5 Responses to “To Hug or Not to Hug”

  1. Alex Tucker March 15, 2011 at 3:03 pm #

    I’m a hugger. I’m an “I love you” guy. To the average person I don’t come across as such, but it stems from the harsh knowledge that life can end at any moment. My mother and father were arguing the night he died; the fact that her last words to him were unkind ones weighed on my mother’s conscience the rest of her life.

    My pulmonologist, a cancer survivor, believes touch has psychological benefits and thus she makes an effort to hug her patients. I’m not encouraging glomming onto complete strangers — common sense should prevail — but I find nothing tyrannic about hugs. Ms Stein pointed out her mother is the “least touchy-feely person” she knows, so it’s not hard to see where the antipathy comes from. Juliet Lapidos of Slate is even more anti-hug: http://www.slate.com/id/2287215/

    I feel bad for these people; they’re really missing out.

    • redshana March 15, 2011 at 3:08 pm #

      I completely agree with you, and your pulmonologist for that matter. I feel bad for them but also wish they wouldn’t try and harsh my hug-buzz.

  2. Laura Poff March 15, 2011 at 3:54 pm #

    I can’t agree that hugging even stems from a hugg-y childhood or hugg-y family. My sister hates hugs. She just doesn’t really like being touched. She initiates a detached sideways hug when she knows someone is likely to come in for the real thing. I on the other hand love hugs! And we were raised by the same hugg-y parents. Mom says from birth I always wanted to be held and Katie always squirmed for the floor.

    Now the thing I do like about Katie is that she realizes there are people who need hugs (like me) and will freely let them hug her with little to no grumbling.

    Another point I wanted to make is the culture of hugging in different communities. I was a math major in undergrad and there was NO hugging. Then I started to hang out with you and the theater group and there was so much hugging from people I didn’t even know. I liked it, but could see how some would be put off by such things.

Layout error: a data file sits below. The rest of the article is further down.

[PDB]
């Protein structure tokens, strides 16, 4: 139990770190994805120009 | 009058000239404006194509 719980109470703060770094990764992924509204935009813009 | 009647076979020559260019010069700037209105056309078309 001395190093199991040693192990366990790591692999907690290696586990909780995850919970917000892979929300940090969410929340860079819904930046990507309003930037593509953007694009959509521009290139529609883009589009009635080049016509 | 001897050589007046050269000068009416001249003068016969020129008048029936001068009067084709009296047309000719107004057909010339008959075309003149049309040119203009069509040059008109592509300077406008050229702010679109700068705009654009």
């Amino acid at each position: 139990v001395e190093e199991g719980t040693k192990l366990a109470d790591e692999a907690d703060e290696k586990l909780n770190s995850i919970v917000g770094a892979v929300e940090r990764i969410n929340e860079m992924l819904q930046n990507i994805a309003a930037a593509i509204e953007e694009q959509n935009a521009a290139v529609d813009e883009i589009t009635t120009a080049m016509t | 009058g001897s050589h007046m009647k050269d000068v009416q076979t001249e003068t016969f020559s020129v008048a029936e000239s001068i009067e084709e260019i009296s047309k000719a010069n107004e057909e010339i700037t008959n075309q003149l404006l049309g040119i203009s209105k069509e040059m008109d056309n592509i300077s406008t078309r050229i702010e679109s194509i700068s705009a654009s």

I think the awkwardest hugs come in times where there may be one person in a group you feel very compelled to hug because you haven’t seen them in forever or your emotional bond to them is just so strong, but then do you have to hug everyone else in the group?

    • redshana March 15, 2011 at 4:49 pm #

      I definitely understand where you’re coming from. I’m of a hug and let hug mentality, you should hug who you want when you want, but there should be no pressure.

      That’s the thing, you should be able to hug or not hug depending on what you want. But, as is true with all other situations in life, no judgment should be made on whether you do or don’t.

  3. nikki March 16, 2011 at 12:16 am #

    I love you, and hugs, and your hugs! And it makes me happy that you mentioned India!

Leave a Reply

Fill in your details below or click an icon to log in:

WordPress.com Logo

You are commenting using your WordPress.com account. Log Out / Change )

Twitter picture

You are commenting using your Twitter account. Log Out / Change )

Facebook photo

You are commenting using your Facebook account. Log Out / Change )

Google+ photo

You are commenting using your Google+ account. Log Out / Change )

Connecting to %s

%d bloggers like this: